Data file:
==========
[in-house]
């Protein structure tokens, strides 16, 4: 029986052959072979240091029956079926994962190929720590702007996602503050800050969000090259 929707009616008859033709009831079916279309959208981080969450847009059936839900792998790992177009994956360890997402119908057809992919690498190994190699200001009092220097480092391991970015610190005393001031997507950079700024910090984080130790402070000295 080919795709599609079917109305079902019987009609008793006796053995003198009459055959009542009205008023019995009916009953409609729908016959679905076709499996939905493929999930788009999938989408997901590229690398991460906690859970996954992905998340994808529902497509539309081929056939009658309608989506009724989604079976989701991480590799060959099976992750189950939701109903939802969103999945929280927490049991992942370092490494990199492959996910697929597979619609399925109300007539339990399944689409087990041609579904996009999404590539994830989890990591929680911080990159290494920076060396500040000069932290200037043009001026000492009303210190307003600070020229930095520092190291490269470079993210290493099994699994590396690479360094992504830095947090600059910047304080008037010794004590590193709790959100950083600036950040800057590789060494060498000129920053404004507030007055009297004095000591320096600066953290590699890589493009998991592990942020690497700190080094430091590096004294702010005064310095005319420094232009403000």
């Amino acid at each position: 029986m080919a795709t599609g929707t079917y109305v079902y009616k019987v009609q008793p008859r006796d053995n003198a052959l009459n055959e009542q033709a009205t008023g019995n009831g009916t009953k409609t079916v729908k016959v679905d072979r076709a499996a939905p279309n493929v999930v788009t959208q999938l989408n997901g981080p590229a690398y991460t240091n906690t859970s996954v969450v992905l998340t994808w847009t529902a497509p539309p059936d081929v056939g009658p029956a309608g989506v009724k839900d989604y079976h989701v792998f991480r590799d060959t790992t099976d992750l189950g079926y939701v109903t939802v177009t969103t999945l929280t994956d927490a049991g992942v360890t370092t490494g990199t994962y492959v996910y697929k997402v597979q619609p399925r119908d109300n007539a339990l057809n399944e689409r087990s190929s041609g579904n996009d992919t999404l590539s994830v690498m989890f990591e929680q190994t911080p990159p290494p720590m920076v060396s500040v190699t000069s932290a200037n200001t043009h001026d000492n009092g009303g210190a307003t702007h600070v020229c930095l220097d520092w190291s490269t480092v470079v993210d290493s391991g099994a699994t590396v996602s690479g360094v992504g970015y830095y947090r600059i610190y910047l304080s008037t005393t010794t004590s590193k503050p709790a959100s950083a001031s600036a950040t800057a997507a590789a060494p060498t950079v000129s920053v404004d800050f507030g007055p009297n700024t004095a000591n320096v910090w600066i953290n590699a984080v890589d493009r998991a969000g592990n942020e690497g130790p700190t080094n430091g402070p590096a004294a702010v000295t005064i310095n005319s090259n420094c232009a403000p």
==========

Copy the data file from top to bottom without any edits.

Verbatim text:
[in-house]
């Protein structure tokens, strides 16, 4: 029986052959072979240091029956079926994962190929720590702007996602503050800050969000090259 929707009616008859033709009831079916279309959208981080969450847009059936839900792998790992177009994956360890997402119908057809992919690498190994190699200001009092220097480092391991970015610190005393001031997507950079700024910090984080130790402070000295 080919795709599609079917109305079902019987009609008793006796053995003198009459055959009542009205008023019995009916009953409609729908016959679905076709499996939905493929999930788009999938989408997901590229690398991460906690859970996954992905998340994808529902497509539309081929056939009658309608989506009724989604079976989701991480590799060959099976992750189950939701109903939802969103999945929280927490049991992942370092490494990199492959996910697929597979619609399925109300007539339990399944689409087990041609579904996009999404590539994830989890990591929680911080990159290494920076060396500040000069932290200037043009001026000492009303210190307003600070020229930095520092190291490269470079993210290493099994699994590396690479360094992504830095947090600059910047304080008037010794004590590193709790959100950083600036950040800057590789060494060498000129920053404004507030007055009297004095000591320096600066953290590699890589493009998991592990942020690497700190080094430091590096004294702010005064310095005319420094232009403000």
């Amino acid at each position: 029986m080919a795709t599609g929707t079917y109305v079902y009616k019987v009609q008793p008859r006796d053995n003198a052959l009459n055959e009542q033709a009205t008023g019995n009831g009916t009953k409609t079916v729908k016959v679905d072979r076709a499996a939905p279309n493929v999930v788009t959208q999938l989408n997901g981080p590229a690398y991460t240091n906690t859970s996954v969450v992905l998340t994808w847009t529902a497509p539309p059936d081929v056939g009658p029956a309608g989506v009724k839900d989604y079976h989701v792998f991480r590799d060959t790992t099976d992750l189950g079926y939701v109903t939802v177009t969103t999945l929280t994956d927490a049991g992942v360890t370092t490494g990199t994962y492959v996910y697929k997402v597979q619609p399925r119908d109300n007539a339990l057809n399944e689409r087990s190929s041609g579904n996009d992919t999404l590539s994830v690498m989890f990591e929680q190994t911080p990159p290494p720590m920076v060396s500040v190699t000069s932290a200037n200001t043009h001026d000492n009092g009303g210190a307003t702007h600070v020229c930095l220097d520092w190291s490269t480092v470079v993210d290493s391991g099994a699994t590396v996602s690479g360094v992504g970015y830095y947090r600059i610190y910047l304080s008037t005393t010794t004590s590193k503050p709790a959100s950083a001031s600036a950040t800057a997507a590789a060494p060498t950079v000129s920053v404004d800050f507030g007055p009297n700024t004095a000591n320096v910090w600066i953290n590699a984080v890589d493009r998991a969000g592990n942020e690497g130790p700190t080094n430091g402070p590096a004294a702010v000295t005064i310095n005319s090259n420094c232009a403000p």